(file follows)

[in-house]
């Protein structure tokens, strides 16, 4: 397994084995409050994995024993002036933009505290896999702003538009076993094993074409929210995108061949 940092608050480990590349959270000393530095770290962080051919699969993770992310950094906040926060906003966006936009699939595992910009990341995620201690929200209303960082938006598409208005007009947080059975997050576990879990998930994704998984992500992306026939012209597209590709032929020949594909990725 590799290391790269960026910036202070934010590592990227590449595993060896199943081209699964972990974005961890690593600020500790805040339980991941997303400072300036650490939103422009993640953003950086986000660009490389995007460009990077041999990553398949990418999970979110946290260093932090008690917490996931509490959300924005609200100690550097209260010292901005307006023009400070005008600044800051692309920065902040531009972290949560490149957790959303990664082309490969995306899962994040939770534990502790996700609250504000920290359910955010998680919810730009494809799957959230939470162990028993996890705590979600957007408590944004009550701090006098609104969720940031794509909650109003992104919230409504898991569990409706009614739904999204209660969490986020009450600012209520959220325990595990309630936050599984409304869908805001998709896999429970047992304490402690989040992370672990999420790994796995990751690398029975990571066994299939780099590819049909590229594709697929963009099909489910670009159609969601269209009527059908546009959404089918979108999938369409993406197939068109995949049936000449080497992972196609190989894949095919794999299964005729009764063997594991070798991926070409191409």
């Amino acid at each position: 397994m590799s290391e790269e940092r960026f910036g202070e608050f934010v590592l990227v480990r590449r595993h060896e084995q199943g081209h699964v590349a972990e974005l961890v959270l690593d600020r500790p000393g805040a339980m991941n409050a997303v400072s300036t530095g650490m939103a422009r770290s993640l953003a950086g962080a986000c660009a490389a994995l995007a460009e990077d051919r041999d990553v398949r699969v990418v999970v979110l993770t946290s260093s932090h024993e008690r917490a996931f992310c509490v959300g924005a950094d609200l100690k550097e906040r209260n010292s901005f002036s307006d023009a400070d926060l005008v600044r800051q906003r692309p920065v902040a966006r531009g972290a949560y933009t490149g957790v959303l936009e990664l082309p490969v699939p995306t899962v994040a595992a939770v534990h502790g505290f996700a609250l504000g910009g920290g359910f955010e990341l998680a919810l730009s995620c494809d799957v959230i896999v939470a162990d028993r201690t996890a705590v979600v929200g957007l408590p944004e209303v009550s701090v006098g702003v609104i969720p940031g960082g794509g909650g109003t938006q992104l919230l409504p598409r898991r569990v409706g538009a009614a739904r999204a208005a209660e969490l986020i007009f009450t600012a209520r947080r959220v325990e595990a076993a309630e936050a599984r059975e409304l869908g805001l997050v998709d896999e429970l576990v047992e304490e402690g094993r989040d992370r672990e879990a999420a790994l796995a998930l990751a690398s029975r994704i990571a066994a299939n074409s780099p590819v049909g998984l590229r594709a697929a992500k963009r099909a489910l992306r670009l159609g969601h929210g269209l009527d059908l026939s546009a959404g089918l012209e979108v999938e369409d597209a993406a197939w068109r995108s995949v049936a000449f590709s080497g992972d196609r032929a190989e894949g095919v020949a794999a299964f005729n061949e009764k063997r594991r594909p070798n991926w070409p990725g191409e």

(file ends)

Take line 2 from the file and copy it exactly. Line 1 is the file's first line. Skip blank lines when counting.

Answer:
């Protein structure tokens, strides 16, 4: 397994084995409050994995024993002036933009505290896999702003538009076993094993074409929210995108061949 940092608050480990590349959270000393530095770290962080051919699969993770992310950094906040926060906003966006936009699939595992910009990341995620201690929200209303960082938006598409208005007009947080059975997050576990879990998930994704998984992500992306026939012209597209590709032929020949594909990725 590799290391790269960026910036202070934010590592990227590449595993060896199943081209699964972990974005961890690593600020500790805040339980991941997303400072300036650490939103422009993640953003950086986000660009490389995007460009990077041999990553398949990418999970979110946290260093932090008690917490996931509490959300924005609200100690550097209260010292901005307006023009400070005008600044800051692309920065902040531009972290949560490149957790959303990664082309490969995306899962994040939770534990502790996700609250504000920290359910955010998680919810730009494809799957959230939470162990028993996890705590979600957007408590944004009550701090006098609104969720940031794509909650109003992104919230409504898991569990409706009614739904999204209660969490986020009450600012209520959220325990595990309630936050599984409304869908805001998709896999429970047992304490402690989040992370672990999420790994796995990751690398029975990571066994299939780099590819049909590229594709697929963009099909489910670009159609969601269209009527059908546009959404089918979108999938369409993406197939068109995949049936000449080497992972196609190989894949095919794999299964005729009764063997594991070798991926070409191409």